"It is worth while to be kind generous," he said. "Not only do such actions pile up a house of joy in heaven; but there is, too a quick reward here on earth. One feels a golden warmth glowing like a hot enchilada in one's stomach." Pilon
Truly words to live by.
While in El Salvador I read Steinbeck's Tortilla Flat. If you've never read it, just put aside what you are reading now and get to it. It is a simple story about a handful of friends that wander through life together, often with a jug of wine in hand. In fact the paisanos are deadbeats, lushes, bums, people you would likely avoid on the street. And yet they are also loyal, gracious, generous and profoundly human. They love deeply, sometimes with their fists and they share everything with one another (although sometimes under duress.)
On the surface, it is a mystery how Steinbeck can create this community where the ills of society seem to reign and all social/moral rules seem to be broken. And yet the utter charm of the characters woo you completely. (I was in tears more than once as I moved through the mere 207 pages.) Sure Steinbeck has near perfect prose and that helps. His dialogue is so perfectly written that you more hear the words then read them and each character has been so perfectly crafted and is so real that you swear you met that guy before! But it is more than technical acumen.
It seems to me, there is something universal about Danny and his friends. There is a complexity that reflects so much of reality. Each character can be fully dark and fully light, almost in the same instance. There are warm moments that totally wreak of self-interest from one character or another. There is laughter amidst the darkest moments. And you vacilate between love and hate of almost everyone.
And ultimately, this shows the horrible, beautiful truth of life. We are all just bums --in the church lingo, sinners --broken, asleep in a chicken coop with only dogs for warmth. And then another bum delivers a cookie, for a totally self-serving reason, but nonetheless we are drawn into community through our common traits and small gifts to one another. (Now you really want to read it to find out what I am talking about!)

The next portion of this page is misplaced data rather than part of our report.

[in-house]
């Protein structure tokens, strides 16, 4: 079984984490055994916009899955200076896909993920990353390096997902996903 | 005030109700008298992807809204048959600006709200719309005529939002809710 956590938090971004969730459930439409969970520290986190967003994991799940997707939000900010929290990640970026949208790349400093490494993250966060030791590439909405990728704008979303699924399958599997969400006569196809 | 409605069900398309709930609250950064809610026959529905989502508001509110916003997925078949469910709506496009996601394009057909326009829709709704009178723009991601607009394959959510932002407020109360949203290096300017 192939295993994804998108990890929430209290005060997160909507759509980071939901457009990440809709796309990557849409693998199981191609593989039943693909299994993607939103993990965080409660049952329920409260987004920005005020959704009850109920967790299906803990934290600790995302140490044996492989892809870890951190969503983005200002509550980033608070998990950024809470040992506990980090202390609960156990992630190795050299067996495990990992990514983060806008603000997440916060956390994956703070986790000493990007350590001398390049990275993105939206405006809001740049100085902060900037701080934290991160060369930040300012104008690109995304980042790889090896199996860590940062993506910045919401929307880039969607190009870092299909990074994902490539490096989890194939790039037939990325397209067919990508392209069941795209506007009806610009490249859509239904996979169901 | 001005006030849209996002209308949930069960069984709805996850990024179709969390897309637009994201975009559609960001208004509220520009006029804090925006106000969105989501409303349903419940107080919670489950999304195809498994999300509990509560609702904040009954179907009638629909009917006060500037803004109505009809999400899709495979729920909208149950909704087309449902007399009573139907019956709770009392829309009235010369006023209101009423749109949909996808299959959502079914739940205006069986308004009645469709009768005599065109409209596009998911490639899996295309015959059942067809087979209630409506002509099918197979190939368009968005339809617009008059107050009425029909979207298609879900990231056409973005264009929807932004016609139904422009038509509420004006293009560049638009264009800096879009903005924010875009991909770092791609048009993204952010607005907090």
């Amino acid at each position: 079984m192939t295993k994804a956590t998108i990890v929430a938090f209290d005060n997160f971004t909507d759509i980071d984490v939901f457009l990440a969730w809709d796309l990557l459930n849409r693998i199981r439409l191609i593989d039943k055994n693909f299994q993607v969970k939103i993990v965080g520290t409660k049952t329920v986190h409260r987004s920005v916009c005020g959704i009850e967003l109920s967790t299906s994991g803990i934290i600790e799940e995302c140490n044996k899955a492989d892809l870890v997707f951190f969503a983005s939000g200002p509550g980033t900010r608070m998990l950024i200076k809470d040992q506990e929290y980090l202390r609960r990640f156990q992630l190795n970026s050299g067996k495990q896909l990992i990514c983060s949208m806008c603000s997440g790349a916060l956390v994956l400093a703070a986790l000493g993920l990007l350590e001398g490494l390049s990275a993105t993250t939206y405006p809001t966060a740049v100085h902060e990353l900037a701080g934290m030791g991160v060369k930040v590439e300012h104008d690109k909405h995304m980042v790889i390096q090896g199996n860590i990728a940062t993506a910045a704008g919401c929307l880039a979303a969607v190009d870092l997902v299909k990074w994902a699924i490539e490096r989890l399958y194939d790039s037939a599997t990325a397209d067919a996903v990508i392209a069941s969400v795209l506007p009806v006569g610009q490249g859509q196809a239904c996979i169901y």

And somehow through our shared bumbling, we find ourselves united in this "good house of parties and fights, of love and comfort." Sometimes this is how I see the church. A big crowd of broken and selfish and foolish people and when we are together we are a force to be reckoned with. But we are also filled with the light of Christ and any real Christian is so overwhelmed by the intoxication of grace, that God must shine through. And somehow Christ redeems and makes us gorgeous in spite of our ugliness. He doesn't wave a magic wand and make us perfect Stepford Christians, but using our pains, our past sins, the consequences that can remain, He draws us nearer to Him, to His love, to His perfection. And someone that perfect light shines through our cracks and He uses us to help light the path. Such a weird way for things to work and yet that really does seem to be the truth of it. Very similar to Steinbeck's description of Father Murphy:
" Father Murphy used to go fishing all the time, and for months the Holy Sacrament tasted like mackerel, but that did not make it less holy."
Yea, often I feel like Father Murphy, covered in the stench of fish guts, sin & brokeness that remain in me. But yet I am continuing to pursue holiness. Trying amidst my smell! Trusting that God will actually be the director of my redemption and just trying to keep my head out of the gutter. (We probably shouldn't tell my mom that. She might be disappointed.)
The really amazing thing, is that somehow it seems to be working. I am learning, I am growing, I am ever filled with the presence of God and that is amazing. And oddly, Pilon is right, it does kind of feel like a warm enchilada in my tummy. Anyone else ready for lunch?